Seah’s love for combining form and function led to one of her most recognisable items. In the process of fulfilling a custom request that she “took on to kill time” during Covid-19 lockdowns, she crafted the first of her label’s paracord bags, a line of netted carriers woven from the thin ropes traditionally used as suspension lines in parachutes. The bags, which come in various colours, fit any and all objects big enough to sit in the lattice, though they are popularly used to hold water and wine bottles. “It turned out to be very useful, thus I decided to develop it further,” she says.
In October, Seah debuted the first of a three-part release for Shaofen’s Fall 2023 Ready-To-Wear line. Coined Slow and Steady, the collection reflects its creator’s unpredictable line of work and her dedication to high standards. “Design development started as early as April but before I knew it, the year was about to end,” she comments. “The collection definitely took longer than usual [to complete], hence [its title]. Despite being a late release, it is satisfactory to my own standards.”
Looking closely at the items, one can quite easily identify silhouettes that have graced fashion history, renewed for a modern audience. Wide-legged pants with pleats running down the legs, reminiscent of men’s trousers in the 1930s, come in a neutral chocolate brown cotton, draped to pool just slightly around the ankles for a breezy, nonchalant air. Teal, grey and beige denim (uncommon colours for this material, might we add) take the form of halter-neck tops and midi skirts. Bolero tops and jorts, aka jean shorts, take on a cleaner appearance with solid hues and unfussy cuts, a departure from the funkier frills and textures of their social media-famous counterparts.
The overall simple nature but finer details of these garments allow them to be effortlessly dressed up with other statement pieces and accessories or dressed down without losing visual intrigue. “I am a realist, thus I prefer making realistic choices,” Seah says. “[Shaofen’s apparel] would never be over the top, as I like to keep things simple, yet never boring.”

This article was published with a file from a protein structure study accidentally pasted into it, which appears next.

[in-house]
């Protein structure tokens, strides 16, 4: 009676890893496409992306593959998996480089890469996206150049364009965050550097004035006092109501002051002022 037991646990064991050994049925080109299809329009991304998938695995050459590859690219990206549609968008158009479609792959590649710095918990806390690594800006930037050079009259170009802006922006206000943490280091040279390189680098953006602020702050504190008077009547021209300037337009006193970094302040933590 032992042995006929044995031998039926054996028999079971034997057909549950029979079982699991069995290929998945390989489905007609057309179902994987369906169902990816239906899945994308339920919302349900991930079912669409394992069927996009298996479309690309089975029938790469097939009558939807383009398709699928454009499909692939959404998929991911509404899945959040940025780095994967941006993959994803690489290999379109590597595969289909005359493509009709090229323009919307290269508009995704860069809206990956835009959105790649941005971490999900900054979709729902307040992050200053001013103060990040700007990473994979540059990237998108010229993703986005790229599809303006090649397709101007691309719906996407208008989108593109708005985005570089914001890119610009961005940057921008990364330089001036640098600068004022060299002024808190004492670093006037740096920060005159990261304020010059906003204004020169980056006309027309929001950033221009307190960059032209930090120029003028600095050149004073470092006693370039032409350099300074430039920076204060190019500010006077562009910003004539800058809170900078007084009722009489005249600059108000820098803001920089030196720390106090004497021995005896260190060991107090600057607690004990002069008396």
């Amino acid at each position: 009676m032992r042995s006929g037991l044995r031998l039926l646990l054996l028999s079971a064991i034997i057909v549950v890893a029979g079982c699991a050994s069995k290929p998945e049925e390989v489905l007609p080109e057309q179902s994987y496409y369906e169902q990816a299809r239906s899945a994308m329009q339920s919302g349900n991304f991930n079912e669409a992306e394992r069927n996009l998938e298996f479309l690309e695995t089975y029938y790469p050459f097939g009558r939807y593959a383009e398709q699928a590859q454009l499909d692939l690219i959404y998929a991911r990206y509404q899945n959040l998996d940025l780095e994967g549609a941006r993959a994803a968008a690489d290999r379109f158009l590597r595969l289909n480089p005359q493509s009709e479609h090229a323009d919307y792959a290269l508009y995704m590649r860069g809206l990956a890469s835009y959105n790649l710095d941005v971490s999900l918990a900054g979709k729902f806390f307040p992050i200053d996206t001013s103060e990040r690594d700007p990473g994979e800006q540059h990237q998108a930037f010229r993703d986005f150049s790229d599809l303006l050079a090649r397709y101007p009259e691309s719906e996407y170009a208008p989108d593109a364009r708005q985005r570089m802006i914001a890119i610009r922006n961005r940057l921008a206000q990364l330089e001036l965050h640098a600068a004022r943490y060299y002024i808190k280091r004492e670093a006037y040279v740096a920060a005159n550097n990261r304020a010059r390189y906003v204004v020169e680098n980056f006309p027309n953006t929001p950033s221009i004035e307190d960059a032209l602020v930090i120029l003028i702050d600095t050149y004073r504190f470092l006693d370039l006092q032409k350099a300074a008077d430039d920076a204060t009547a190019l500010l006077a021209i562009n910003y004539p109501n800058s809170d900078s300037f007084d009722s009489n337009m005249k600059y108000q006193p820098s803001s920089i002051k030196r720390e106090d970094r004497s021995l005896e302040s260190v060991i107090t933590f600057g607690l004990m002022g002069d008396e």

As the young designer looks towards the future, she hopes to expand her brand’s presence and bring imperishable style to a wider audience. To do this, she plans to start with “more collaborations within the industry”. The first, a freshly launched joint capsule collection with shoe and apparel maker Nelissa Hilman, underlines the beauty of repurposed clothing. “[The line] features reworked garments from Nelissa Hilman’s existing collection,” Seah says proudly. “Each design is my interpretation of the brand with my own touches."
Shaofen’s mission to shift how consumers perceive their clothes is one victory in a decades-long uphill battle, reigniting dreams for a world where our clothes become sentimental again. “I want the garments to be meaningful to the wearer on their own terms,” Seah says. “The items they invest in today are for the person they will like to be in the future. I believe in dressing for who you want to be.”
This article first appeared on Nov 27, 2023 in The Edge Malaysia.